Victor Rothschild, 3rd Baron Rothschild

From Wikiquote
Jump to navigation Jump to search

Nathaniel Mayer Victor Rothschild, 3rd Baron Rothschild (31 October 191020 March 1990) was a British biologist.

Quotes[edit]

  • "… I am not, and never have been, a Soviet agent."
    • Letter to newspapers (1986)
  • "Sacrifice money, not principles."
    • Seen attributed to Lord Victor on a meme on Facebook

Needs verification, however, so far, it's the only other quote found so far, besides his refutation of allegations as shown above this.


Disputed[edit]

  • The time to buy is when there's blood in the streets, even if the blood is your own.
    • A statement sometimes attributed to him, and also, more plausibly, to the first Baron Rothschild (as one of 1871); as quoted in Heads I Win, Tails I Win: Why Smart Investors Fail and How to Tilt the Odds in Your Favour (2016) by Spencer Jakab, p. 221
    • Variants:
    • When there's blood in the streets it's time to buy.

Quotes about Rothschild[edit]

  • For Rothschild... the Avenue Marigny house was a home from home, but... I felt, a prison. Installed there, he was the the de facto if not the de jure head of the family. ...[H]is disposition was a curious, uneasy mixture of arrogance and diffidence. Somewhere between White's Club and the Ark of the Covenant, between the Old and the New Testament, between the Kremlin and the House of Lords, he had lost his way, and been floundering about ever since. Embedded deep down in him there was something touching and vulnerable and perceptive; at times lovable even. But so overlaid with the bogus certainties of science, and the equally bogus respect, accorded and expected, on account of his wealth and famous name, that it was only rarely apparent. Once when I was going to London he asked me to take over a case of brandy addressed in large letters to him at his English address. In the guard's van where it was put, among the porters who carried it, wherever it was seen or handled, it aroused an attitude of adoration, real or facetious, as though it had been some holy relic—the bones of a saint or a fragment of the True Cross. Even I partook of its glory, momentarily deputising for this Socialist millionaire, this Rabbinical sceptic, this epicurean ascetic, this Wise Man who had followed the wrong star and found his way to the wrong manger—one complete with chef, central heating and a lift. I think of him in the Avenue Marigny dictating innumerable memoranda, as though in the hope that, if only he dictated enough of them, one would say something; on a basis of the philosophical notion that three monkeys tapping away at typewriters must infallibly, if they keep at it long enough, ultimately tap out the Bible. Rothschild, anyway, did not lack for monkeys. After the war I caught glimpses of him at Cambridge, in think-tanks, once in the Weizmann Institute in Tel Aviv, still dictating memoranda.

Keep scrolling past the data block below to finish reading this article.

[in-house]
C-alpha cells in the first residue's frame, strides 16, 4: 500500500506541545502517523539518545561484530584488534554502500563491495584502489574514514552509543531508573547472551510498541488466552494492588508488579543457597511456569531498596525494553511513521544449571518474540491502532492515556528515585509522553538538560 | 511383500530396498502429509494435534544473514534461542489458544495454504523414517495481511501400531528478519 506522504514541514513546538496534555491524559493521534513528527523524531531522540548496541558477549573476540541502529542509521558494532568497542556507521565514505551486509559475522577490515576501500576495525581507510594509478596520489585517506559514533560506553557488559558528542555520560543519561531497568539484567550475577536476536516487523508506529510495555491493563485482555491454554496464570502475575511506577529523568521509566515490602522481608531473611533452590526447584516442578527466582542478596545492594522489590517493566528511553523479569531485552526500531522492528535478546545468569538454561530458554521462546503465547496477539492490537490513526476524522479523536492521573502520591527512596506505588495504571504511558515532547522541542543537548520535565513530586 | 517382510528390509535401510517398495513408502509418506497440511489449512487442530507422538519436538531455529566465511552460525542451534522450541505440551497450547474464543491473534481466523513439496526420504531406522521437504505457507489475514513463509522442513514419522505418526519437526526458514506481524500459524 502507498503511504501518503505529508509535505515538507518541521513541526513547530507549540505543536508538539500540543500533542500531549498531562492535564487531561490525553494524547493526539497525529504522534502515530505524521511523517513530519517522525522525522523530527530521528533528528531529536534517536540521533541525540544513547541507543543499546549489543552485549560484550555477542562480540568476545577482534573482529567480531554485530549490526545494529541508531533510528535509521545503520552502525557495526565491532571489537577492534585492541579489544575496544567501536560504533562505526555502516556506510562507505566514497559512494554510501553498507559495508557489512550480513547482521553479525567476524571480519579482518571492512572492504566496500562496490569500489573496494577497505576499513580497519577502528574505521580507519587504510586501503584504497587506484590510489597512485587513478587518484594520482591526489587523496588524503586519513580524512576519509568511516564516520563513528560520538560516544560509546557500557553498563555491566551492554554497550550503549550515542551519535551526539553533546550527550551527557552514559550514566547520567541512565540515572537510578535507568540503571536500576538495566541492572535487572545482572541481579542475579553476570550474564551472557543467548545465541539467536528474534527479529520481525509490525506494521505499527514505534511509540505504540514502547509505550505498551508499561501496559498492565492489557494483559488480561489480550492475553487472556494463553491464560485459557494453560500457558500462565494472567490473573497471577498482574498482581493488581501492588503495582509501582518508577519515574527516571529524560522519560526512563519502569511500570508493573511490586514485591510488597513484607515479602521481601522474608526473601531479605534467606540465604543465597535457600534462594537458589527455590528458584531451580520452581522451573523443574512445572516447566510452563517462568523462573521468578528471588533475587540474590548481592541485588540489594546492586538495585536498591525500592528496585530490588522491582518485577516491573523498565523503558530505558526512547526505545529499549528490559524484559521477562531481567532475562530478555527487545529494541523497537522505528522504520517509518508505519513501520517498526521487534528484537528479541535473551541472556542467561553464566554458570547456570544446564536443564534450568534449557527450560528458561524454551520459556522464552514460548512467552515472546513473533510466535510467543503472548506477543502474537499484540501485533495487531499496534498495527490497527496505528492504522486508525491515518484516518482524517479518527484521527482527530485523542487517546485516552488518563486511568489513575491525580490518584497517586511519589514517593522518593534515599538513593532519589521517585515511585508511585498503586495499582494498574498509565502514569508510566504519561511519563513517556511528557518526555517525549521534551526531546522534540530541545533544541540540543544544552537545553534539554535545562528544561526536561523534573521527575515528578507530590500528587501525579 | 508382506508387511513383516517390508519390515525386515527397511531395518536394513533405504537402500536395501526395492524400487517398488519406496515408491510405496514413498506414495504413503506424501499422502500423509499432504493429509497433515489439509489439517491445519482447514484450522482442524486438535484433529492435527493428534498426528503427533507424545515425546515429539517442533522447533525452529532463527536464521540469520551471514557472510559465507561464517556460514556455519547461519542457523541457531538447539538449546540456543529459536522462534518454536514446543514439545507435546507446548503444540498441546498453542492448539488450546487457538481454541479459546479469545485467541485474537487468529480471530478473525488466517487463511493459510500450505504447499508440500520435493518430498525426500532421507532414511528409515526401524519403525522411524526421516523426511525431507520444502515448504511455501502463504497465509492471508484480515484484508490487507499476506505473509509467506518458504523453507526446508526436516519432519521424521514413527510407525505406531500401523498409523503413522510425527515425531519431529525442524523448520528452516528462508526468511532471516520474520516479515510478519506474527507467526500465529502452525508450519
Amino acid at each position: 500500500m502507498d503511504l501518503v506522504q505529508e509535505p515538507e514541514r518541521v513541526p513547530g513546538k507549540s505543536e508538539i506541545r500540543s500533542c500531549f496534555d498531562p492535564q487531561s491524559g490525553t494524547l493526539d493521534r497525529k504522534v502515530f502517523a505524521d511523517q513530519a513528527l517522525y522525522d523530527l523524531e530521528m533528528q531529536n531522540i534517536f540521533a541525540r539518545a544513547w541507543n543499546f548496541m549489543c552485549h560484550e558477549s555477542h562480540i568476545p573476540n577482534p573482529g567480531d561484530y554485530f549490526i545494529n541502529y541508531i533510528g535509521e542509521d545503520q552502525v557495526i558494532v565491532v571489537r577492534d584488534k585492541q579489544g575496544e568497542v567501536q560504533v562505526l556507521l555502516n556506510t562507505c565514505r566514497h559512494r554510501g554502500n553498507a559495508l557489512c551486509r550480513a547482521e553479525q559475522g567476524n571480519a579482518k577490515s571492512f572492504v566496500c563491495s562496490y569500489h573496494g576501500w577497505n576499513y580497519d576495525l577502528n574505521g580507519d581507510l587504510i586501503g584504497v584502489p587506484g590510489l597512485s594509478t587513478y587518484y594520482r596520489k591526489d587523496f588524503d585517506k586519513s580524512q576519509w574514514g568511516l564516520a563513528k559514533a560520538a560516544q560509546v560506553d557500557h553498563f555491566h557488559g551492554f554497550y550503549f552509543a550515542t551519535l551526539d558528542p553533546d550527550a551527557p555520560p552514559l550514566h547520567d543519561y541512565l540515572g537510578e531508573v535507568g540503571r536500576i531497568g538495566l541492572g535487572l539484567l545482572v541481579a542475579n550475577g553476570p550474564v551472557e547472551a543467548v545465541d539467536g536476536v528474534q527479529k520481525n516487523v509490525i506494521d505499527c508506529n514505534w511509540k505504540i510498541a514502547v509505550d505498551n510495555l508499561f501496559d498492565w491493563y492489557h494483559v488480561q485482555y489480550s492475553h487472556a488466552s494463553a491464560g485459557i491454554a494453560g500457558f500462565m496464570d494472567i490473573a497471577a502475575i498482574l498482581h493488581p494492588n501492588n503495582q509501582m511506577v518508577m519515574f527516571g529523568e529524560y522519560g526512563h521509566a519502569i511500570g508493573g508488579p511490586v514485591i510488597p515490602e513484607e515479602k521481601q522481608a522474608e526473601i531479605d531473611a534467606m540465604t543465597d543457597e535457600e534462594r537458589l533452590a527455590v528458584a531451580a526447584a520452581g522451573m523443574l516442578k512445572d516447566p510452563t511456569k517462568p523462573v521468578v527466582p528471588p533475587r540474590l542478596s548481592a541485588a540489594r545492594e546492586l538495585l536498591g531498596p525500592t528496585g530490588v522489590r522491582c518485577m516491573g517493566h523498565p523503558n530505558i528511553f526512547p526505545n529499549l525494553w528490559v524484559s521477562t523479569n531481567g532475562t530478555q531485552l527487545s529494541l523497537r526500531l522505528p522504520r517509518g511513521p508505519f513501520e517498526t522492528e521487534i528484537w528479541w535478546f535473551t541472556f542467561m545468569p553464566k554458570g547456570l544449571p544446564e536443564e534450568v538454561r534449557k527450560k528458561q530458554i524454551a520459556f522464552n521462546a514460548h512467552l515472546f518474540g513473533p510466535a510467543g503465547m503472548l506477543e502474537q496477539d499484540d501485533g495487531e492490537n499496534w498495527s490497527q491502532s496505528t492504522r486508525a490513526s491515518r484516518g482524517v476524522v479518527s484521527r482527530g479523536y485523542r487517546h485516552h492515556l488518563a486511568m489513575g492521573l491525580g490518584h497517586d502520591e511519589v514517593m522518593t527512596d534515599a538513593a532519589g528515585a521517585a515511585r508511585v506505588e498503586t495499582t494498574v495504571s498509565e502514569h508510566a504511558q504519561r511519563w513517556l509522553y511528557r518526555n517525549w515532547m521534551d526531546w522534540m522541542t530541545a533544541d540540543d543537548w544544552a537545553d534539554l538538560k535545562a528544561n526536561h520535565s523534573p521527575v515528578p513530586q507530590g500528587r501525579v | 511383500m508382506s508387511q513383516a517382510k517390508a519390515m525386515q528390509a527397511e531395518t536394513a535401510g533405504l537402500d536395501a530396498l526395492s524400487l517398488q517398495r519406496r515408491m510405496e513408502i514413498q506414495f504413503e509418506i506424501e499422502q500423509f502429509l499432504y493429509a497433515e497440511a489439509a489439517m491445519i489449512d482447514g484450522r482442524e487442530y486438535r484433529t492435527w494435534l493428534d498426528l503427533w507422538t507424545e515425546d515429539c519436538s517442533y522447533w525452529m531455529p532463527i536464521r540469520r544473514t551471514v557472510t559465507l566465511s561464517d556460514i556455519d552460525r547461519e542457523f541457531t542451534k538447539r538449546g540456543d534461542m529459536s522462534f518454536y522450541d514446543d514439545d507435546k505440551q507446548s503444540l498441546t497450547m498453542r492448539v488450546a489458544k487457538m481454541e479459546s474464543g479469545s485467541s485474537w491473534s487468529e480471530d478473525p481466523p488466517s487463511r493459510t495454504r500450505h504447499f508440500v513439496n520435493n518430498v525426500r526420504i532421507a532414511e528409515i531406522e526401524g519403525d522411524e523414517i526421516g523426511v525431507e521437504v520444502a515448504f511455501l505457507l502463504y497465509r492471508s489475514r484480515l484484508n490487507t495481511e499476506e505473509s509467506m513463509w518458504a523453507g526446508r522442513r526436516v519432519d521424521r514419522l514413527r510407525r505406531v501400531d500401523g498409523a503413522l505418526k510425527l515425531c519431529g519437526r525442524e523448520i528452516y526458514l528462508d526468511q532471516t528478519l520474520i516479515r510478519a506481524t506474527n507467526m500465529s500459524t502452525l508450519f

External links[edit]